There is a quick trick I use to set myself up as the expert and bypass the agency route. In the requisition kickoff meeting, I work to quickly establish myself as a credible consultant to them. The hiring manager is just looking to fill the job and they may know of a specific agency that (or believe this agency) will help find a person quickly. They may have had a negative experience in the past with talent acquisition or at a different company. They may never have hired anyone before!

What I do is to set myself up as an expert and also try to work with the hiring manager. I simply ask that they give me two weeks in advance of going to this agency. I explain that I am trained in the same tactics and I use the same tools. I will likely find the same people. I ask “Do you want to pay a fee for a candidate that I could bring to you for free? I hope you can appreciate that I do not want to be tripping over this other agency in the marketplace while trying to fill this role. If you don’t like what you’re seeing in ten business days then we will engage the agency. The least you can do is give me two weeks so I can show you what I can do and save you money in the process.”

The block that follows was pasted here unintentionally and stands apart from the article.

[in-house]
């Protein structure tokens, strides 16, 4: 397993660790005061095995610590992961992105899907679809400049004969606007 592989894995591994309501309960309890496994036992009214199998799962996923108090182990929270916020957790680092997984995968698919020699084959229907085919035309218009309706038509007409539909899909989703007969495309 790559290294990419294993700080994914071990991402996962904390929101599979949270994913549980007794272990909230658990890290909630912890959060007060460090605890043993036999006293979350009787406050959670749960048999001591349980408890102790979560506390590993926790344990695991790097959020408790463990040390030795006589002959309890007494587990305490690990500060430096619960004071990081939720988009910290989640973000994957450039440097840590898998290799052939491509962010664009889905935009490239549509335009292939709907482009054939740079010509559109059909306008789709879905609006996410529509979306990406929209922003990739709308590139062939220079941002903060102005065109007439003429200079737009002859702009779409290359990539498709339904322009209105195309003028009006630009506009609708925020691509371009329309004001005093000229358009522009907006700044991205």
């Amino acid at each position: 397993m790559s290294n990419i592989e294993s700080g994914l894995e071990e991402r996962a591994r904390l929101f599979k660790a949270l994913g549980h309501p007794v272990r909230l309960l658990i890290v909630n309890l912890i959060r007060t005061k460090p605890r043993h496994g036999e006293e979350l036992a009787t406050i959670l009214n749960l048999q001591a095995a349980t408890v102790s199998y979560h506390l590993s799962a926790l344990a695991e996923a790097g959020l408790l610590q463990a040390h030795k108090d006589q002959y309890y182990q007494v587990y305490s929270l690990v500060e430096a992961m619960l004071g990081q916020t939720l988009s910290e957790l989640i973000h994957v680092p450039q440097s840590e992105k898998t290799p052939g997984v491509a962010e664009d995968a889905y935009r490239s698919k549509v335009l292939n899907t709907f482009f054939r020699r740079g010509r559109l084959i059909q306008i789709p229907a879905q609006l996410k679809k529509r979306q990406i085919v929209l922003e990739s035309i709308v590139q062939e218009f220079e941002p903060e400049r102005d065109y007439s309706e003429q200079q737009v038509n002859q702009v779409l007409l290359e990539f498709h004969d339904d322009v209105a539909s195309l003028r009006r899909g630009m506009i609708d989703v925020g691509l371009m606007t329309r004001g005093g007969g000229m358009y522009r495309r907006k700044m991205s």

Differentiation (Hip-pocket skill)

Always make sure that you have a specific way of gathering candidates that is different than anyone may just expect. Sure, you need to leverage the basics like posting a job via ATS and posting to various job boards, but is that it? Is there something more? Something you do a little bit different that works very well for you?

As a recruiter or sourcer, you always need to have a best practice or technique that you leverage. Always know what your “go to” tactic or “hip-pocket skill” is to find candidates. Using the hip-pocket skill, in any situation, make sure that it is unique enough that when described it separates you from any other recruiters or people that may be sourcing on the job.

My hip-pocket skill is called Sit, Source, Remind. This is a best practice that is a spin on the employee referral program and was covered recently in the Corporate Leadership Council’s December 2011 study on “Smart Sourcing.” You have to have something that generates candidates and also is a perceived difference and value to the sourcing process. Something that is different! What are you bringing to the table that is different from what people already doing or that would be just the rank-and-file generally accepted way of doing things? What is your value add? Make sure people know your hip-pocket skill (especially hiring managers).